For Immediate Release
Contact: Sarah LaReau, email@example.com
(Washington, DC, April 25, 2023) The American Humanist Association (AHA) strongly condemns two bills passed in the Texas Senate last week aimed at mandating the promotion of Christian doctrine and explicitly encouraging religious activity in public schools. SB 1515 would require that the Ten Commandments be prominently displayed in every public school classroom, and SB 1396 would allow public school districts to require designated time during the school day for prayer and reading the Bible. Both blatantly unconstitutional bills are now headed to the Texas House for consideration.
“It is an understatement to say that a statute which mandates not only the display of specific religious laws but also mandates the exact language that must be used in those displays eviscerates the very concept of separation of church and state,” said AHA Senior Counsel Katie McKerall. “This bill strikes at the very heart of the Establishment Clause and the documented intent of that constitutional safeguard.”
In a rather concerning celebration, Texas Lieutenant Governor Dan Patrick issued a statement with the following quote: “I believe that you cannot change the culture of the country until you change the culture of mankind. Bringing the Ten Commandments and prayer back to our public schools will enable our students to become better Texans.”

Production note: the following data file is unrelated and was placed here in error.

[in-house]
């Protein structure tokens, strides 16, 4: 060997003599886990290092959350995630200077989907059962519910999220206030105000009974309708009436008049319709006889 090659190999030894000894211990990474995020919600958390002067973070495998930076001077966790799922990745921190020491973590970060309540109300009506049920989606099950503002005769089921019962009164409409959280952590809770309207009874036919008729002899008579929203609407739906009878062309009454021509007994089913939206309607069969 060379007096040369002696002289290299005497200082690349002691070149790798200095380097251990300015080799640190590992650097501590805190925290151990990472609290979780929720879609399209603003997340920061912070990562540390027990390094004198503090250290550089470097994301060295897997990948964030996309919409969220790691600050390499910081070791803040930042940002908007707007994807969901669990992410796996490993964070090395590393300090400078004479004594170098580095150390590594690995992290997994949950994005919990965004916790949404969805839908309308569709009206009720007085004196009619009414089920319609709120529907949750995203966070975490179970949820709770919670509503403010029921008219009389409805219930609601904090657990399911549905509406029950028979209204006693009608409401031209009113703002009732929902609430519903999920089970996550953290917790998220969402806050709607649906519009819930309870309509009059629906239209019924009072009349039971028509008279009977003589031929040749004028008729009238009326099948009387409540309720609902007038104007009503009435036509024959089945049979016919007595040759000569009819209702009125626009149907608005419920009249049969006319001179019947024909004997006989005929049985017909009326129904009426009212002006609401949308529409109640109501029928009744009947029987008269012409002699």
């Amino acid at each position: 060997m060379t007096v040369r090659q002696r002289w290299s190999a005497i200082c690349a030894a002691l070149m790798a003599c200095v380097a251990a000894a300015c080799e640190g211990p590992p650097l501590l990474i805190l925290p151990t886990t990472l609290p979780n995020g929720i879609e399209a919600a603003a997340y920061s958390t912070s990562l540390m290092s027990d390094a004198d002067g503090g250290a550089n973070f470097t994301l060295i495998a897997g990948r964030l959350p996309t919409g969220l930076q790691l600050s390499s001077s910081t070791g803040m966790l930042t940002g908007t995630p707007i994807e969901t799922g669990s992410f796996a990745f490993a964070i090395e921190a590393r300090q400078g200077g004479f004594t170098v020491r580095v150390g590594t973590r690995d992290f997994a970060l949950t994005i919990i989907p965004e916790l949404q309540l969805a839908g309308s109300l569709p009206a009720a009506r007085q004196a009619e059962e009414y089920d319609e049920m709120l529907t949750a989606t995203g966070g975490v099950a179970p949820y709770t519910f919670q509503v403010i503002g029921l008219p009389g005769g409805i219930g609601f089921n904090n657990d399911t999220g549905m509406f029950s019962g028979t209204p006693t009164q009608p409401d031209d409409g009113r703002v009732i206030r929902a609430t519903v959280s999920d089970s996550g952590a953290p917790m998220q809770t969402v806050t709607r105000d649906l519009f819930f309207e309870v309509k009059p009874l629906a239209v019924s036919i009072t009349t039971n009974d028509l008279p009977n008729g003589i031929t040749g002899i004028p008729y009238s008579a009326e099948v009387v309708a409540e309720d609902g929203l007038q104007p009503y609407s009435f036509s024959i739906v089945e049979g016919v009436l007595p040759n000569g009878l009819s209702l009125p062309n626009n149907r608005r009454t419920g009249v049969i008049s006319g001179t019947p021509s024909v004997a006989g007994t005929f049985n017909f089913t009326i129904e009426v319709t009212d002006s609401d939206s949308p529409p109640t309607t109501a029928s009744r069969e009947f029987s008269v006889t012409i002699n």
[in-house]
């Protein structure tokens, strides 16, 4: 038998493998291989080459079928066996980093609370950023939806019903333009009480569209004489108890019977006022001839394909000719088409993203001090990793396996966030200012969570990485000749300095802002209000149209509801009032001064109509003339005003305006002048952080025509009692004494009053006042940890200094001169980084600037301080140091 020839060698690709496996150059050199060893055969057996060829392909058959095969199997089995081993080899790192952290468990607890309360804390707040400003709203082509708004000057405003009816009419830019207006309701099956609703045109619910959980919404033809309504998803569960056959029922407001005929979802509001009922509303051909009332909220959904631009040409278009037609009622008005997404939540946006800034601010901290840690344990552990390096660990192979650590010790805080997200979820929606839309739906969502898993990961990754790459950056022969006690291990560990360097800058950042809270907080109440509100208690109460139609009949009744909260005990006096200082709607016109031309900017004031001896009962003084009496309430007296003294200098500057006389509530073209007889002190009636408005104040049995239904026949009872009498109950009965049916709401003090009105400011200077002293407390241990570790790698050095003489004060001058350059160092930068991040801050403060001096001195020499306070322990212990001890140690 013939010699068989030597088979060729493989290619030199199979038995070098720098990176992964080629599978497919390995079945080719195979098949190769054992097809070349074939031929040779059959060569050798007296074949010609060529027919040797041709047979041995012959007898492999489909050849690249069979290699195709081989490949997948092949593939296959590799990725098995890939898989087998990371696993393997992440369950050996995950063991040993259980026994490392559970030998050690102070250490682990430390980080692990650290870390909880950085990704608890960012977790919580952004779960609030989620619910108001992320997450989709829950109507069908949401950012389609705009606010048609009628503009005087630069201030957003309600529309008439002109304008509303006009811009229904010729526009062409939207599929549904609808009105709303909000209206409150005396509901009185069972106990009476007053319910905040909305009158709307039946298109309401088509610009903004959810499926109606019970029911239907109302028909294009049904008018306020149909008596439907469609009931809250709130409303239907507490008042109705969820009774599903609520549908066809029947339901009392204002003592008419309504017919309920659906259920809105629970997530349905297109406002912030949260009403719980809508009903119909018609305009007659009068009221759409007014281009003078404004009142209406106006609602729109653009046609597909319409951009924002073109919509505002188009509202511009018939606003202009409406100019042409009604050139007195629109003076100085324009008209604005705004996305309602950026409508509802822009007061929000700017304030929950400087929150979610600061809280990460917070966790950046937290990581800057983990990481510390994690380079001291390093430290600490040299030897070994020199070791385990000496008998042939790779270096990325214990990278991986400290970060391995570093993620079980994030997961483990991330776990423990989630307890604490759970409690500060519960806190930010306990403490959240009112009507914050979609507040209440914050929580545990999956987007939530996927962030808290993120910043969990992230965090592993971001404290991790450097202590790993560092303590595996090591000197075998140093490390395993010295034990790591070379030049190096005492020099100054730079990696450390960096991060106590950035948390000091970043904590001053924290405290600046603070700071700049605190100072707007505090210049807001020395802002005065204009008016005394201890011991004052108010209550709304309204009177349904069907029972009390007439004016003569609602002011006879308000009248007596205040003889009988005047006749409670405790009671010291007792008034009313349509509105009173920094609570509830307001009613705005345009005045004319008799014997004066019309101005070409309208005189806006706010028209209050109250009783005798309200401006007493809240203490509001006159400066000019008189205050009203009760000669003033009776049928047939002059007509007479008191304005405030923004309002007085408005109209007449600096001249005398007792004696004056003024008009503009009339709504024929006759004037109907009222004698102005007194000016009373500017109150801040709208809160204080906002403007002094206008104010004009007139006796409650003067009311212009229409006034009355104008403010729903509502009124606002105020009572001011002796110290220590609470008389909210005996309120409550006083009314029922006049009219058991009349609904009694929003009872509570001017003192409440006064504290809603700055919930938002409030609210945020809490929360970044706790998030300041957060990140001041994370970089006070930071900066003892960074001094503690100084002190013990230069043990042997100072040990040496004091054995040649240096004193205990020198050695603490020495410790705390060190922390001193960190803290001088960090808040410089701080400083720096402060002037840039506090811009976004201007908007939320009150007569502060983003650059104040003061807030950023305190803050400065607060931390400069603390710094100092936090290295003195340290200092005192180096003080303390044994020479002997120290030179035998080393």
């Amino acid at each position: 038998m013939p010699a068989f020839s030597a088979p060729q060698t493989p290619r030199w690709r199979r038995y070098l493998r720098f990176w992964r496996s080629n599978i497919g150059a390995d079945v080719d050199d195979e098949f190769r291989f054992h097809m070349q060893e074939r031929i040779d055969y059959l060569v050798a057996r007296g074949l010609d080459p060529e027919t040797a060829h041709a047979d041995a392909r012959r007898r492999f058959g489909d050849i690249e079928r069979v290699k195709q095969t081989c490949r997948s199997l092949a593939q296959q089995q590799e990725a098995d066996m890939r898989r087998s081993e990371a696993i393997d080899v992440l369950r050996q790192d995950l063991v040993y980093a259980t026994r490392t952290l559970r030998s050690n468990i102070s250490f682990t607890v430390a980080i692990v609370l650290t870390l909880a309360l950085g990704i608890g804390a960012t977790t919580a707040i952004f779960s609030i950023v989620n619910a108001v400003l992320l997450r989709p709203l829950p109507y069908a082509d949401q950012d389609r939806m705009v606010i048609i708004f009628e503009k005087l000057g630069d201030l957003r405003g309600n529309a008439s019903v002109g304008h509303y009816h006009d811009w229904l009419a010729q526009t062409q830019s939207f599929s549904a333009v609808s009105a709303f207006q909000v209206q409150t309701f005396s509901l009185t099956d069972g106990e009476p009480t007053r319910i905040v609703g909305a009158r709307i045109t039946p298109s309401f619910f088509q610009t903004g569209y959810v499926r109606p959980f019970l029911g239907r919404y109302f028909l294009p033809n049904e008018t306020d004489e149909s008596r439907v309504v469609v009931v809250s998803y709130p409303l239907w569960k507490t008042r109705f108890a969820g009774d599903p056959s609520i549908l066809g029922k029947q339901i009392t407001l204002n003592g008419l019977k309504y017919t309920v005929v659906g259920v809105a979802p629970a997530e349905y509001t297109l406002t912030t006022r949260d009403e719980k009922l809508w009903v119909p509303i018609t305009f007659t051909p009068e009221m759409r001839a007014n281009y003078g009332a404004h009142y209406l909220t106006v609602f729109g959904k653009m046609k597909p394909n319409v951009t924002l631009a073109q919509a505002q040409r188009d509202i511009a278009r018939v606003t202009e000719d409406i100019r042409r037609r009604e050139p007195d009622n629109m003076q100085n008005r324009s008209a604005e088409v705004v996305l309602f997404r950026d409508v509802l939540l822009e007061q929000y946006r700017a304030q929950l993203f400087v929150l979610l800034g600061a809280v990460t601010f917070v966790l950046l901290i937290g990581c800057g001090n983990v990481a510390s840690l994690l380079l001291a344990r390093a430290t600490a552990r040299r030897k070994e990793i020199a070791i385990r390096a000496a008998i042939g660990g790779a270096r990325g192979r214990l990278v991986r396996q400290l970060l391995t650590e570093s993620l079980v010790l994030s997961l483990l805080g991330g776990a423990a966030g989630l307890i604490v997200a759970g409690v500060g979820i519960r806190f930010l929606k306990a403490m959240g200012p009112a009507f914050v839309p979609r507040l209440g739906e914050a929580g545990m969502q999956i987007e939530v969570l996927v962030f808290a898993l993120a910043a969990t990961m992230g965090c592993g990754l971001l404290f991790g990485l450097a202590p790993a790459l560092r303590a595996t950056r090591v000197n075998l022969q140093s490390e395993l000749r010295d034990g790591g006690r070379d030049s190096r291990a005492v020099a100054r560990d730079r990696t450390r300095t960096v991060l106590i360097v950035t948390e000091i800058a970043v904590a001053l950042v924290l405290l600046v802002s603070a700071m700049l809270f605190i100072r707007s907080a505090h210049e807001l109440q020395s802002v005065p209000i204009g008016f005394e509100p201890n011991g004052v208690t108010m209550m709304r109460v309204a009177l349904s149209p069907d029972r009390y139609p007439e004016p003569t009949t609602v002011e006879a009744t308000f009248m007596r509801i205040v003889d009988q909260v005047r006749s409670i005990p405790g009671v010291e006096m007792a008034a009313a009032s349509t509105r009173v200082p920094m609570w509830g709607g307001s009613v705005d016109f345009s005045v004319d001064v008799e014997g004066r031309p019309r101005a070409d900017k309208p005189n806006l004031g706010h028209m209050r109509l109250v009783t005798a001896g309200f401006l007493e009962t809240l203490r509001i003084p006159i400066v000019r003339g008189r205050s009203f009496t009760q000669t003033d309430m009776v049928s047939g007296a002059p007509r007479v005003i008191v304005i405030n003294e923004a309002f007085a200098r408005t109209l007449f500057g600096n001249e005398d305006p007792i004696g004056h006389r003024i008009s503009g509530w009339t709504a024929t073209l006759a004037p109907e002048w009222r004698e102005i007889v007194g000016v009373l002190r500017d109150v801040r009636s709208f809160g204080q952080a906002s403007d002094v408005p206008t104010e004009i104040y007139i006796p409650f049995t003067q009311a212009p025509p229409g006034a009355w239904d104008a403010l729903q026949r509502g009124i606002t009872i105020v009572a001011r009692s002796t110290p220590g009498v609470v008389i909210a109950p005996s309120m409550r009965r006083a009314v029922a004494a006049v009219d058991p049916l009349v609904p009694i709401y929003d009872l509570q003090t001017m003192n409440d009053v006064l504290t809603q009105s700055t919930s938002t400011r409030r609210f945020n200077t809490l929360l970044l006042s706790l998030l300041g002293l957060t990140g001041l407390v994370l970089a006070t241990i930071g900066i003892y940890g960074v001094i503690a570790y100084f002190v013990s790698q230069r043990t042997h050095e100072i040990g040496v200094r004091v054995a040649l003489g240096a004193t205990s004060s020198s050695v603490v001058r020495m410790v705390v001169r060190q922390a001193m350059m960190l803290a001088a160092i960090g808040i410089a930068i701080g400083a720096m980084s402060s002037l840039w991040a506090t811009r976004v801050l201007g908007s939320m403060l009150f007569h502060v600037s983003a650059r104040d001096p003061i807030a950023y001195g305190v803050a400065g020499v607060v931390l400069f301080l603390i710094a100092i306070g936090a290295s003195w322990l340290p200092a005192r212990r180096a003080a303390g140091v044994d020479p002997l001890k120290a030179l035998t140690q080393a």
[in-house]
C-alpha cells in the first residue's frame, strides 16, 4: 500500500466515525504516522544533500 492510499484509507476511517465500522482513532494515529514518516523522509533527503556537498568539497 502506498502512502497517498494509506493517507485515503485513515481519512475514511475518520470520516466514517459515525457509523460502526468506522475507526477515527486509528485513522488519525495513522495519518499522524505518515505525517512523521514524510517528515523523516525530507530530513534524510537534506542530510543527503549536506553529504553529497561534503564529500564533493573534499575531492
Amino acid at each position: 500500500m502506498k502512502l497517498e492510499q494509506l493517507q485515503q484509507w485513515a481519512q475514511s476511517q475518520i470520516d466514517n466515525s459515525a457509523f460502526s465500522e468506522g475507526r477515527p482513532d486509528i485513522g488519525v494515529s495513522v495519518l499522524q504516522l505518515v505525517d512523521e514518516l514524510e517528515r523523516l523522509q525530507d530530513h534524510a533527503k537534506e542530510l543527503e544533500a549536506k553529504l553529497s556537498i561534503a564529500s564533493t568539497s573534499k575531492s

Such commentary from a state executive officer confirms the true purpose of these bills is to pervert the concept of religious liberty to specifically promote government-sponsored Christianity to captive children. These legislative actions are an egregious overreach of Christian Nationalism that actively undermines the secular nature of public education and unconstitutionally seeks to indoctrinate religious minority and nonreligious students.
Other supporters make it clear that infringing on the separation of church and state won’t stop with these bills. Rallying for the movement is First Liberty Institute, the powerful conservative law firm behind the landmark Supreme Court case involving public prayer in schools, Kennedy v Bremerton School District. Indicating how emboldened the Christian right has become at pushing the boundaries of theocracy at every level of government, First Liberty attorney and former politician Matt Krause boasts: “The Kennedy case for religious liberty was much like the Dobbs case was for the pro-life movement. It was a fundamental shift.”
Actions like this are a template for the country beyond Texas, and for areas beyond the classroom. AHA Interim Executive Director Nicole Carr said, “The American Humanist Association will continue to do everything we can to protect the rights guaranteed by the First Amendment against the passage of laws like these. We encourage our members and supporters in Texas to urge their elected officials in the House to vote ‘no’ to stop these bills.”
Texas constituents can demand State Representatives vote against SB 1515 through the AHA Action Alert here.
The American Humanist Association (AHA) works to protect the rights of humanists, atheists, and other nontheistic Americans. The AHA advances the ethical and life-affirming worldview of humanism, which—without beliefs in gods or other supernatural forces—encourages individuals to live informed and meaningful lives that aspire to the greater good of humanity. Learn more at www.americanhumanist.org